ALL OVER EVERYWHERE - Inner Firmaments Decay

All Over Everywhere - Inner Firmaments Decay

8 songs
42:22 minutes
***** ****


In the recent past, Dan Britton from Maryland USA has treated us with amazing progressive rock from his bands Deluge Grande and Birds And Buildings. This time he shares songwriting credits with Trinna Kesner, who comes from a more classical background and has a keen interest in ancient folk music. My first thought was that this would be some kind of Seventies folk rock la Magna Carta and Renaissance, so I was rather dubious at first. But All Over Everywhere didn’t take long to convince me with their enchanting nature. Although only two people wrote the music and lyrics, there were ten people involved in recording the eight songs on which the traditional rock instruments are surely present but take a subdued role to the more classical viola, violin, cello, piano, accordion, clarinet, flutes, zither and dulcimer.

Unlike in Mr Britton’s other bands, you won’t find any epic tracks, apart from the ten minute long Gratitude which closes this captivating masterpiece. Although the remaining songs are all between three and seven minutes long, you shouldn’t expect anything catchy from this visionary collective. Instead we get short compositions with lush arrangements and the wonderful voice of Megan Wheatley that have the ethereal magic of psychedelic fairytales.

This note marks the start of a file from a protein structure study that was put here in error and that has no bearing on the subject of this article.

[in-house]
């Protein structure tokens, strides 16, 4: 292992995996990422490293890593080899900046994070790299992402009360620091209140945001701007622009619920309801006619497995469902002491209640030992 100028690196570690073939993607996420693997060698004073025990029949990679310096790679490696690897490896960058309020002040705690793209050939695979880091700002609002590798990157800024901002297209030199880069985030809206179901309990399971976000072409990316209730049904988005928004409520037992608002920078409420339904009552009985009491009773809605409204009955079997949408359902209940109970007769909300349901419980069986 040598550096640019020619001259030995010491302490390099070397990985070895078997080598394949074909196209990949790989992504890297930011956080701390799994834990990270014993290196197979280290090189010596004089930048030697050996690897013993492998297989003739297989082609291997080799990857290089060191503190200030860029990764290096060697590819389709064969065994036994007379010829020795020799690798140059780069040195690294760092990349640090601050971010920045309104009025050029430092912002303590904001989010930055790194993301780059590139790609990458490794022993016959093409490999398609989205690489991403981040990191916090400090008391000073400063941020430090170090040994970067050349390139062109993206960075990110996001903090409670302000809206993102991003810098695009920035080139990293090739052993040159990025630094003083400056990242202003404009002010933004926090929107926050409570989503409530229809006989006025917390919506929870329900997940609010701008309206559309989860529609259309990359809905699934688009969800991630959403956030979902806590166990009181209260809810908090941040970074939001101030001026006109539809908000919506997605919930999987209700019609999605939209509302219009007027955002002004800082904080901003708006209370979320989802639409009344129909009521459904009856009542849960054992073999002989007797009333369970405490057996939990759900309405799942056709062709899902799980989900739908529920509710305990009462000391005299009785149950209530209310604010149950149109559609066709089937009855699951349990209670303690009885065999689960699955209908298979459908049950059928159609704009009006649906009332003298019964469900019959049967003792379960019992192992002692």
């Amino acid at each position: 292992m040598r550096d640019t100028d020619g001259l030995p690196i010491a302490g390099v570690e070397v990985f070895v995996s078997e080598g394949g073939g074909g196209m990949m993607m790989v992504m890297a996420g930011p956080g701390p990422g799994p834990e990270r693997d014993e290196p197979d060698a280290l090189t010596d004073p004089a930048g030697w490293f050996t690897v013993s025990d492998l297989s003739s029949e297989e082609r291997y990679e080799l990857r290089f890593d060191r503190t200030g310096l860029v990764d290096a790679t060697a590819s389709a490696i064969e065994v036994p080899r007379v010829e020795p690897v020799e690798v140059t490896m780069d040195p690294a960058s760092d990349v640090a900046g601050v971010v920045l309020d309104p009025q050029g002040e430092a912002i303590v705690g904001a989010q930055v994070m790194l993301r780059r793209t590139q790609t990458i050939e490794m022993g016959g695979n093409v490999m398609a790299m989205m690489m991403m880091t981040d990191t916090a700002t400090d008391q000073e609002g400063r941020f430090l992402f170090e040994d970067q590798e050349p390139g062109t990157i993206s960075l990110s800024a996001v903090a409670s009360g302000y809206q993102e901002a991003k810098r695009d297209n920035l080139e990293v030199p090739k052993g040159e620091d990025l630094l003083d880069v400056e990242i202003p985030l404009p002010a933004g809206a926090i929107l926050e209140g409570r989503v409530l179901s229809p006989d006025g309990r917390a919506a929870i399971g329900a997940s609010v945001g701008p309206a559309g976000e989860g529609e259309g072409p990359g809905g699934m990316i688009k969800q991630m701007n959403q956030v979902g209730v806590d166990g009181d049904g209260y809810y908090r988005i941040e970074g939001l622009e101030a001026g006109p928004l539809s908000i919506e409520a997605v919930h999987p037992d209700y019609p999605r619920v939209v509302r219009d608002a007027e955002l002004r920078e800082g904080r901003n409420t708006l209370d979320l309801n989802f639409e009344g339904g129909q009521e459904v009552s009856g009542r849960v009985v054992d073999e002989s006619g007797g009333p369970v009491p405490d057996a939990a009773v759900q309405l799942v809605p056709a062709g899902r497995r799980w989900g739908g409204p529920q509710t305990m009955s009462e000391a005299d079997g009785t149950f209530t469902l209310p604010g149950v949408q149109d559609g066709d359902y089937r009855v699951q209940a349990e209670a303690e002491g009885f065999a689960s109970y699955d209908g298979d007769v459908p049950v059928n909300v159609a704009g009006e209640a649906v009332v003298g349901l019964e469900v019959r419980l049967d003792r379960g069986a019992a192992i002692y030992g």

It would be pointless to single out any specific tracks, instead you should prepare yourself to experience the good forty minutes of music as an unprecedented journey into yet unknown sonic realms. Those who rely on commercial radio stations for their entertainment will certainly be at a loss, but everybody else will come up with their own parallels to define this unique record. In my case, it’s the experimental albums In Camera (Peter Hammill) and Rock Bottom (Robert Wyatt). Even though All Over Everything have a female singer, the same formula applies by successfully combining avant-garde spirit with incredibly redeeming song material.

Inner Firmaments Decay is definitely one of those albums that will not leave you indifferent. I have fallen quite instantly for the archaic charm, courtesy of a very analogue sounding production, and the amazing mix of ancient instruments with the atmosphere (mellotron!) of Seventies prog rock. Fans of early progressive music who like a healthy challenge will definitely be rewarded by this intriguing debut album.

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